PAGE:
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Yes, I would recommend purchasing your train ticket in advance - because you will save a lot more time and money. Eurail is the best choice, you can buy online or give them a call (your address must be outside Europe). Just figure out your itinerary, how many days of travelling ex. 6 days, and then select which type of rail ticket depending on which countries you will be traveling in, first or second class, etc. I used them last year to travel via train through Germany, Austria and the Czech Republic. I gave Eurail a call (contact info on their website) ordered my tickets, they were couriered to me 2 business days later complete with train timetables across Europe. http://www.eurail.com/ How to use the tickets. Just hop on your train, fill in todays date of travel, and the conductor will come along and either stamp it or sign it. He will also ask to see your passport. Have a great trip! Cheers, Petra M, Vancouver

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Ive been a couple of times and it was like 1250 + so no i dont think so : (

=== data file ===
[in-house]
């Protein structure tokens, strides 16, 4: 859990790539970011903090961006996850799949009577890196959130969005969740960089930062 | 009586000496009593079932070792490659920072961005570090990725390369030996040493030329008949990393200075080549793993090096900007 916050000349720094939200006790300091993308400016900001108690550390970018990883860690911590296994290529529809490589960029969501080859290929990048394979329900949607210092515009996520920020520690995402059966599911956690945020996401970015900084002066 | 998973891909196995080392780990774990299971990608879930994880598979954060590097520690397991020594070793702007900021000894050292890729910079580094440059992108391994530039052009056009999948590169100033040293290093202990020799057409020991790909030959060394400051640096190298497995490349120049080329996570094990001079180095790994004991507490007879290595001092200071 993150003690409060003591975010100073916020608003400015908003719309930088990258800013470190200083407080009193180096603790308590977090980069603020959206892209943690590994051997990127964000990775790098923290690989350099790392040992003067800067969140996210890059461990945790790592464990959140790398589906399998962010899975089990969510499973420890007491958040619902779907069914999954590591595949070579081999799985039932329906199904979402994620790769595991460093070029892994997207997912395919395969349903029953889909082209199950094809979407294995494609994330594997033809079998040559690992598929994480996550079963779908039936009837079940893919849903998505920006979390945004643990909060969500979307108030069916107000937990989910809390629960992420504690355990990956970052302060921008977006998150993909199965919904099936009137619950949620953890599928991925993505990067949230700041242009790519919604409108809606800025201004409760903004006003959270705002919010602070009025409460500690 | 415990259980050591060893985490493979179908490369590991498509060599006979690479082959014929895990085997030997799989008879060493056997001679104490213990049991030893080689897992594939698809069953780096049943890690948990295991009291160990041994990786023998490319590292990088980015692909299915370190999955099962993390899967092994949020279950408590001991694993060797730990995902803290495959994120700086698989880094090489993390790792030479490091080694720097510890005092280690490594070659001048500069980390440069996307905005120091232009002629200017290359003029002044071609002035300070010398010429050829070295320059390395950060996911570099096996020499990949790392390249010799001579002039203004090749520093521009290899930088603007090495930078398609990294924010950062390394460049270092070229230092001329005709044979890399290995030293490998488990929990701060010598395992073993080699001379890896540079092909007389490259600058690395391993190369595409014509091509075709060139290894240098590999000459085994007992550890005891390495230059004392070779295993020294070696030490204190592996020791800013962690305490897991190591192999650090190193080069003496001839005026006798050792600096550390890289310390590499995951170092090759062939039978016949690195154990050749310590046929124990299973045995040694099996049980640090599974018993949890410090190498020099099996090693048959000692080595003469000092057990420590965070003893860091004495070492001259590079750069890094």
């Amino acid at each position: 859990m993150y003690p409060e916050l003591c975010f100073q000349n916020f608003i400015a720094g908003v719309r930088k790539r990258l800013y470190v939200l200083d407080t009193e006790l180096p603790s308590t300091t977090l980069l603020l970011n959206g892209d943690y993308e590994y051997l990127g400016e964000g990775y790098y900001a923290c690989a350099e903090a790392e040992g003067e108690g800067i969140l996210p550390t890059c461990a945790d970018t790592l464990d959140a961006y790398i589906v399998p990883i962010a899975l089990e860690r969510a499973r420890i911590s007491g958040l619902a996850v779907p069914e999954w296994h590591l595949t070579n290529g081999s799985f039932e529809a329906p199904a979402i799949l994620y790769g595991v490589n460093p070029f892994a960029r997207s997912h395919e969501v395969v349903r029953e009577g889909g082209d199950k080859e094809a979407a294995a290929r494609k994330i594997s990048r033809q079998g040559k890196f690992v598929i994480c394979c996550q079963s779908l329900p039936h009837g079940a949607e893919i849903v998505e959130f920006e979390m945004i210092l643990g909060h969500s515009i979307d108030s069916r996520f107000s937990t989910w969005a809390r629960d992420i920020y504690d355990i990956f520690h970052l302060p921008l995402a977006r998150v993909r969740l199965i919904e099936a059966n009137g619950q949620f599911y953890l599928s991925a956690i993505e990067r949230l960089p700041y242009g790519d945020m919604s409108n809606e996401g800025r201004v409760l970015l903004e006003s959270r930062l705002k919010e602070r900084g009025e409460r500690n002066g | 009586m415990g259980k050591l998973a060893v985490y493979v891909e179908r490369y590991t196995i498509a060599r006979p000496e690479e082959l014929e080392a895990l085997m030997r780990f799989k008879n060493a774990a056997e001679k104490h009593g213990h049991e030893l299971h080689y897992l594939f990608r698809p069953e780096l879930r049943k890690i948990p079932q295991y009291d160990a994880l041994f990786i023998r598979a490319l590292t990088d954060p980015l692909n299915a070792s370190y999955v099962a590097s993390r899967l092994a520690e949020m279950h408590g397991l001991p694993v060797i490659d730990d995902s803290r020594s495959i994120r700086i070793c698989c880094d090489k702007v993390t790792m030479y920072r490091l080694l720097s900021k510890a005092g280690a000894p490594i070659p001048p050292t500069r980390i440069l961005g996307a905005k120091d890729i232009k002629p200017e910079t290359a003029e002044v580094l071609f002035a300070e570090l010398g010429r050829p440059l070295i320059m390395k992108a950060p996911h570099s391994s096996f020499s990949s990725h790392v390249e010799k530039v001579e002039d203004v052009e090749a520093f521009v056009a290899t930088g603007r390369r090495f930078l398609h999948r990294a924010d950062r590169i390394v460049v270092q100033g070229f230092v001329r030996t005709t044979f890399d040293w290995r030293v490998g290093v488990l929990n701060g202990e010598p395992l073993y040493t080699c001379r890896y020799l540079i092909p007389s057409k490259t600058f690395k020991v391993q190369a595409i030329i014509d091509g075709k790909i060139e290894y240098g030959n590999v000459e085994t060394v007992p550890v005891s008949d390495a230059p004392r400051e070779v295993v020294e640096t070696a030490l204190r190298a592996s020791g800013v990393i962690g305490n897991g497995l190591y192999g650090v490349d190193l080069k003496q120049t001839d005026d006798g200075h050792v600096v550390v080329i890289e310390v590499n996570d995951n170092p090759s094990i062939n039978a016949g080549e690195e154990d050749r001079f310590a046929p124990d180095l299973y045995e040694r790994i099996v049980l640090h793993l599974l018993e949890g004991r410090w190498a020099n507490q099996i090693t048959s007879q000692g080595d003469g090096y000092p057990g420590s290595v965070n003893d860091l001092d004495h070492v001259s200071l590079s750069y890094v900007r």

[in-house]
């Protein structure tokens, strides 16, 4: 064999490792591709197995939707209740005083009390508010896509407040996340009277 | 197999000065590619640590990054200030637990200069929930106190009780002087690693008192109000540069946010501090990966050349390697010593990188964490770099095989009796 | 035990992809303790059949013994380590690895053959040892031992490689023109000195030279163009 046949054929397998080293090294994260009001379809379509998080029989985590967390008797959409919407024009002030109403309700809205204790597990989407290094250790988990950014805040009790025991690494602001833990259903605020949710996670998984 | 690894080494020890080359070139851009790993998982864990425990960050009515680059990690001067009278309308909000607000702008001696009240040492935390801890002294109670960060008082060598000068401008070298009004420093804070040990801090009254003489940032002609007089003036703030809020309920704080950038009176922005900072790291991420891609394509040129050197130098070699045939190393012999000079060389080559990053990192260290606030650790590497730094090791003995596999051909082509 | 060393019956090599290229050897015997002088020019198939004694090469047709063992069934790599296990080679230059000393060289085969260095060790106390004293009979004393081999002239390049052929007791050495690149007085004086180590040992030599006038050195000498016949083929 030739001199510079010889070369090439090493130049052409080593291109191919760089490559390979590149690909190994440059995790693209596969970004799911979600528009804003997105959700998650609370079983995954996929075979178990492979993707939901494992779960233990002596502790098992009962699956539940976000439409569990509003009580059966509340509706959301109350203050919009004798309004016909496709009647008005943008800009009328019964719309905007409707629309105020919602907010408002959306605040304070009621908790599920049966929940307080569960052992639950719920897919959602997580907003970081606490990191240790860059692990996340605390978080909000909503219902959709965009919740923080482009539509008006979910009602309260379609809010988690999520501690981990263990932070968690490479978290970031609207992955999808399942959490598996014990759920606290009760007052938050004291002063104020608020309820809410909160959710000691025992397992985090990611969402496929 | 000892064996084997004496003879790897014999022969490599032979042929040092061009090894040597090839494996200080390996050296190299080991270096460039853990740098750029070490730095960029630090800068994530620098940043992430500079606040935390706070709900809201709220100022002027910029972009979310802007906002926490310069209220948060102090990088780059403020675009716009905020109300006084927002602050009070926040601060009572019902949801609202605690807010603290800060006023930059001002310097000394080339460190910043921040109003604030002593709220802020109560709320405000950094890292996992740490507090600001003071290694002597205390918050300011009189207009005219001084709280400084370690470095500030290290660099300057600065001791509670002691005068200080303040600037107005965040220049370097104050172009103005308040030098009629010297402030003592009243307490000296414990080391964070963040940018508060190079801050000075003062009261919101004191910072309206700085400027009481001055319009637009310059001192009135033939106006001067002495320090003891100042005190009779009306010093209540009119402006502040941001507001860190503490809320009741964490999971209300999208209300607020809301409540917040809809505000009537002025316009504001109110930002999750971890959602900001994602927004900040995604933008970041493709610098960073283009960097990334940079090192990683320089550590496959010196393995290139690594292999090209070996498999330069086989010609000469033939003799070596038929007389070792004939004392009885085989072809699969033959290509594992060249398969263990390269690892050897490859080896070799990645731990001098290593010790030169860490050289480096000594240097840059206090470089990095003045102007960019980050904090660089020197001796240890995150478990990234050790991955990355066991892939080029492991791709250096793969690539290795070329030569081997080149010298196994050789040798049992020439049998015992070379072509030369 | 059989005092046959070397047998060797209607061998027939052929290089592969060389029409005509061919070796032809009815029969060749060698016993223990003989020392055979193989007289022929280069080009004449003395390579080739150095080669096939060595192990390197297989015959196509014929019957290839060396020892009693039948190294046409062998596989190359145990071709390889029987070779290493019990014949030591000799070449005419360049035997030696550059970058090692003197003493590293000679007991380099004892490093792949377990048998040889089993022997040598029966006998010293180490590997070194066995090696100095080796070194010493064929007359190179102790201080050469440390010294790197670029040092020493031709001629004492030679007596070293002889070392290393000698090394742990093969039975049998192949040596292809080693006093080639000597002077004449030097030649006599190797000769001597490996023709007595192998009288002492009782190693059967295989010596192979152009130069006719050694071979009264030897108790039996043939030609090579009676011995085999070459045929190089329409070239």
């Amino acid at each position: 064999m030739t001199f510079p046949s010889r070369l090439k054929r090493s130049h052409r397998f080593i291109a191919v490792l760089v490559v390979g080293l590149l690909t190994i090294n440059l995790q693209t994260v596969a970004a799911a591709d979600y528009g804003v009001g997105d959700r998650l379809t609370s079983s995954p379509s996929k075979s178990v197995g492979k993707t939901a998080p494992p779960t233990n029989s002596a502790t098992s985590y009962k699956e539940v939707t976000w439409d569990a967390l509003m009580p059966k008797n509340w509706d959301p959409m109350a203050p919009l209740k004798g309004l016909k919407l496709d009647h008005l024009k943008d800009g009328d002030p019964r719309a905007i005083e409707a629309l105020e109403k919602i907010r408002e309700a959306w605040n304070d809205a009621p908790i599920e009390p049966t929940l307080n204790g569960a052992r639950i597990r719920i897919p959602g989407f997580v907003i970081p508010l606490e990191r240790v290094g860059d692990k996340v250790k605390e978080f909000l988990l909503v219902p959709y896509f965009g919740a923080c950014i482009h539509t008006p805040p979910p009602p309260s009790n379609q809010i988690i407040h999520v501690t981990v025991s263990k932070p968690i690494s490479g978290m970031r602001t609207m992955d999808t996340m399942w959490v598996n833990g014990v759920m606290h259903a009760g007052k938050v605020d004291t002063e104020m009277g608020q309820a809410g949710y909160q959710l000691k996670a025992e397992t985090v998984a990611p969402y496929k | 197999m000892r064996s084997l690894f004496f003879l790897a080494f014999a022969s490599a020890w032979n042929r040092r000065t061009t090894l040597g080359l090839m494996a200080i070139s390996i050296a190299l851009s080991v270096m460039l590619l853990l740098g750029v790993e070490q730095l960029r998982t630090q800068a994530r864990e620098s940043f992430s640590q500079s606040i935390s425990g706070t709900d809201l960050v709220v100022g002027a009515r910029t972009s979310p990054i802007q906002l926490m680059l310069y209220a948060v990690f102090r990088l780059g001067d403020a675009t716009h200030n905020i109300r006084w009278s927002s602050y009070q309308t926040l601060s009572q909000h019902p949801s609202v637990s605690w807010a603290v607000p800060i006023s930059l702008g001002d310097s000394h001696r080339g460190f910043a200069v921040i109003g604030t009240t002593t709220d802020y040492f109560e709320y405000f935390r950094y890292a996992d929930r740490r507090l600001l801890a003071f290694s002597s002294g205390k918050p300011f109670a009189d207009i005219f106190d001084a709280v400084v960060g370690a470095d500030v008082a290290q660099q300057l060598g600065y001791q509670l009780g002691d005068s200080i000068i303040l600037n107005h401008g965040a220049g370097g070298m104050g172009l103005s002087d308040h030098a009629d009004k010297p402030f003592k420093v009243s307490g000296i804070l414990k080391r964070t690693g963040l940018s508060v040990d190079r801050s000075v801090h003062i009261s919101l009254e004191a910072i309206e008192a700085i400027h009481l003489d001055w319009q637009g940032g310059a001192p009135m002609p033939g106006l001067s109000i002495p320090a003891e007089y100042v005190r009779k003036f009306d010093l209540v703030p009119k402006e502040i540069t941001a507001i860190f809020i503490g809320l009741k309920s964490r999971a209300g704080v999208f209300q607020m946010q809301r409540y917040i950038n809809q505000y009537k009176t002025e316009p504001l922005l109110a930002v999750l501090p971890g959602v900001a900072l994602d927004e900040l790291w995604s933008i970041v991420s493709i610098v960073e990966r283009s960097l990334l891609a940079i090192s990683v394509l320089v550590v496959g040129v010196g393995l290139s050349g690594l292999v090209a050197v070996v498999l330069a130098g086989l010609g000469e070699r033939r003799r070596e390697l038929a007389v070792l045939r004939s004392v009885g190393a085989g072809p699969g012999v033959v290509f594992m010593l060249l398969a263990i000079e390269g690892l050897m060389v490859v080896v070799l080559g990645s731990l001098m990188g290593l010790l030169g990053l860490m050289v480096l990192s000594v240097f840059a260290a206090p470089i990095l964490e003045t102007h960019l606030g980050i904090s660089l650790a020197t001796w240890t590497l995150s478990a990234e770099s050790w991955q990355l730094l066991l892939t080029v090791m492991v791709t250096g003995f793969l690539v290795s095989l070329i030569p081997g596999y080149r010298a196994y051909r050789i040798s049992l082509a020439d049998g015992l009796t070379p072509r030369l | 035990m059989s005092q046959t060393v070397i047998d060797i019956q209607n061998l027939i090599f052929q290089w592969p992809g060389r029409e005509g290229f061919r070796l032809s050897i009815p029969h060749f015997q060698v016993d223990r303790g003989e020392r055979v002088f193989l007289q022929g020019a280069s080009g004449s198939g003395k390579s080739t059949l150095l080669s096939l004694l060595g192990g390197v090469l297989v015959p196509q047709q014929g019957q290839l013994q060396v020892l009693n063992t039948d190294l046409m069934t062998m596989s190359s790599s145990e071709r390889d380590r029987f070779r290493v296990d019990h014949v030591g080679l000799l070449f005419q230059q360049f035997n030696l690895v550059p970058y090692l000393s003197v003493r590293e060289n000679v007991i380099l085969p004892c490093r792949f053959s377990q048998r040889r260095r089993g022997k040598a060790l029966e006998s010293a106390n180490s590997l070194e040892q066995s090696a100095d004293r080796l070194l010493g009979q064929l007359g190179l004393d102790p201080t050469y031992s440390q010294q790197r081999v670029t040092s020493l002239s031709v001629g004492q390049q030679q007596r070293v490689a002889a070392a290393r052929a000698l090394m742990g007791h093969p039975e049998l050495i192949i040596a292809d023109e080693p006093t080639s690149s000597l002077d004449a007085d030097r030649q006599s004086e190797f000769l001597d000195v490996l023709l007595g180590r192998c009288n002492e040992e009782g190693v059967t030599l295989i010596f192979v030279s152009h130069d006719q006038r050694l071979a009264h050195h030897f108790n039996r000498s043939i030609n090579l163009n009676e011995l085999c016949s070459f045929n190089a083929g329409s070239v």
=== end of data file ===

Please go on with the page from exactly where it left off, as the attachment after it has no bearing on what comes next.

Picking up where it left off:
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Referencing a Yahoo! Answers page as a "reliable" source for your information would not be the smartest move, I would say. No offence to anyone here at Y!Answers (hey! I m here often too) but there is no way for you to confirm or refute any of the information we are providing. If I told you the moon was made of solid cheese left over from from intergalactic cows, I don t need proof on a Yahoo! Answer page, and you have to choose whether to believe me or not. It s sort of like a game of Balderdash but with thousands of international players. Now if your coursework was to demonstrate concepts surrounding blogs and websites that provide various trivial information, then it might be worthwhile to provide references for the examples you may provide in your document. Otherwise, I would focus on more reliable sources, such as an online encyclopaedia website. Essentially any site that contains recognized specialists or professionals. Say I was doing a paper on medical procedures, it may be appropriate to quote a source from the Mayo Clinic website. And unless the info you got from a "friend" is reliable, I would not rely on that either. That friend better be a doctor, lawyer, or have some sort of degree in the field that they are providing information for. Have they published any work? Think of a court trial where they bring in "experts" as witnesses. The lawyer doesn t say "This is my buddy Greg. He knows what happens when you leave meat out on the counter too long. He knows a lot about botulism and e coli bacteria contamination that can help in this trial." How would I provide this reference? In the bibliography, I would just provide the link as it existed on the date that you obtained the reference information. If you are providing a softcopy to the teacher/professor, then you can create an actual link in the document to a webpage. If you are only giving a paper (hardcopy) version, then put the link in so that if someone were to type it in, they could get to that page.